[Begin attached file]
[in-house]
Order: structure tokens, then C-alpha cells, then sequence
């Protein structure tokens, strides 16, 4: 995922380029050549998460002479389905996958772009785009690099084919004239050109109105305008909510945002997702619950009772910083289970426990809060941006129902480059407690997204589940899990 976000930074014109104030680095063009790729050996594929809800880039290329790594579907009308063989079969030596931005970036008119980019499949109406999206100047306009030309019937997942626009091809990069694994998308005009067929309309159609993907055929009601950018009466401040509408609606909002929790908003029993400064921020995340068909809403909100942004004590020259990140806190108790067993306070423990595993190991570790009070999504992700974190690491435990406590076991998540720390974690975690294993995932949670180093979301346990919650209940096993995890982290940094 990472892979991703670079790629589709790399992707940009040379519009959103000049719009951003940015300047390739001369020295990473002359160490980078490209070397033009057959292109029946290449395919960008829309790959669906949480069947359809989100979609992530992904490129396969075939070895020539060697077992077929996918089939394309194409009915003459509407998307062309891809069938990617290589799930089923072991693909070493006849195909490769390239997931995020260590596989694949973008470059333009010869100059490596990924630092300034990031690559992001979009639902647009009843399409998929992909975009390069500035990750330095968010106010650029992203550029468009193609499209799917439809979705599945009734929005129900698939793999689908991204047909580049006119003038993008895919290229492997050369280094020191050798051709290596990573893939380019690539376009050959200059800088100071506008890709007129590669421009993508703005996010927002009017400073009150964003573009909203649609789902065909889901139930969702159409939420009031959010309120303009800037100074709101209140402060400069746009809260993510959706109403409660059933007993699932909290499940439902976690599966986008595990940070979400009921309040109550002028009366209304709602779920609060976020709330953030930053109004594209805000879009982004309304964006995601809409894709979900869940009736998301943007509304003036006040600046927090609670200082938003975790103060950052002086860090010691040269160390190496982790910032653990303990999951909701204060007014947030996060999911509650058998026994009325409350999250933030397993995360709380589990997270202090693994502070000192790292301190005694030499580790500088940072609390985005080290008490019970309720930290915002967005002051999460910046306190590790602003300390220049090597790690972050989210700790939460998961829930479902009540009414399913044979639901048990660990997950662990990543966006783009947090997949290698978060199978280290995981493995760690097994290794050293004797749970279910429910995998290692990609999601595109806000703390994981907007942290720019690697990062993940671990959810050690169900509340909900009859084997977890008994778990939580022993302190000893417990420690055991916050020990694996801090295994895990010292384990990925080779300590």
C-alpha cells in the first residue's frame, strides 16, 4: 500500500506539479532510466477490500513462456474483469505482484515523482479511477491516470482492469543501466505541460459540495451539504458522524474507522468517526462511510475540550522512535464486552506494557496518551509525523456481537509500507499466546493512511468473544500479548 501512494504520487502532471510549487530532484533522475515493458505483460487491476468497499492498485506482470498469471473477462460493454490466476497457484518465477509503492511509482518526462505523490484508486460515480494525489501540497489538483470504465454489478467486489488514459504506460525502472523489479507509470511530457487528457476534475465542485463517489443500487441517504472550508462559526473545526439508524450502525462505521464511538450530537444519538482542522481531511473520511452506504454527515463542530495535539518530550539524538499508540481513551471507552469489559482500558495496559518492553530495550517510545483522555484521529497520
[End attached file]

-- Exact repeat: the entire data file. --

[in-house]
Order: structure tokens, then C-alpha cells, then sequence
């Protein structure tokens, strides 16, 4: 995922380029050549998460002479389905996958772009785009690099084919004239050109109105305008909510945002997702619950009772910083289970426990809060941006129902480059407690997204589940899990 976000930074014109104030680095063009790729050996594929809800880039290329790594579907009308063989079969030596931005970036008119980019499949109406999206100047306009030309019937997942626009091809990069694994998308005009067929309309159609993907055929009601950018009466401040509408609606909002929790908003029993400064921020995340068909809403909100942004004590020259990140806190108790067993306070423990595993190991570790009070999504992700974190690491435990406590076991998540720390974690975690294993995932949670180093979301346990919650209940096993995890982290940094 990472892979991703670079790629589709790399992707940009040379519009959103000049719009951003940015300047390739001369020295990473002359160490980078490209070397033009057959292109029946290449395919960008829309790959669906949480069947359809989100979609992530992904490129396969075939070895020539060697077992077929996918089939394309194409009915003459509407998307062309891809069938990617290589799930089923072991693909070493006849195909490769390239997931995020260590596989694949973008470059333009010869100059490596990924630092300034990031690559992001979009639902647009009843399409998929992909975009390069500035990750330095968010106010650029992203550029468009193609499209799917439809979705599945009734929005129900698939793999689908991204047909580049006119003038993008895919290229492997050369280094020191050798051709290596990573893939380019690539376009050959200059800088100071506008890709007129590669421009993508703005996010927002009017400073009150964003573009909203649609789902065909889901139930969702159409939420009031959010309120303009800037100074709101209140402060400069746009809260993510959706109403409660059933007993699932909290499940439902976690599966986008595990940070979400009921309040109550002028009366209304709602779920609060976020709330953030930053109004594209805000879009982004309304964006995601809409894709979900869940009736998301943007509304003036006040600046927090609670200082938003975790103060950052002086860090010691040269160390190496982790910032653990303990999951909701204060007014947030996060999911509650058998026994009325409350999250933030397993995360709380589990997270202090693994502070000192790292301190005694030499580790500088940072609390985005080290008490019970309720930290915002967005002051999460910046306190590790602003300390220049090597790690972050989210700790939460998961829930479902009540009414399913044979639901048990660990997950662990990543966006783009947090997949290698978060199978280290995981493995760690097994290794050293004797749970279910429910995998290692990609999601595109806000703390994981907007942290720019690697990062993940671990959810050690169900509340909900009859084997977890008994778990939580022993302190000893417990420690055991916050020990694996801090295994895990010292384990990925080779300590």
C-alpha cells in the first residue's frame, strides 16, 4: 500500500506539479532510466477490500513462456474483469505482484515523482479511477491516470482492469543501466505541460459540495451539504458522524474507522468517526462511510475540550522512535464486552506494557496518551509525523456481537509500507499466546493512511468473544500479548 501512494504520487502532471510549487530532484533522475515493458505483460487491476468497499492498485506482470498469471473477462460493454490466476497457484518465477509503492511509482518526462505523490484508486460515480494525489501540497489538483470504465454489478467486489488514459504506460525502472523489479507509470511530457487528457476534475465542485463517489443500487441517504472550508462559526473545526439508524450502525462505521464511538450530537444519538482542522481531511473520511452506504454527515463542530495535539518530550539524538499508540481513551471507552469489559482500558495496559518492553530495550517510545483522555484521529497520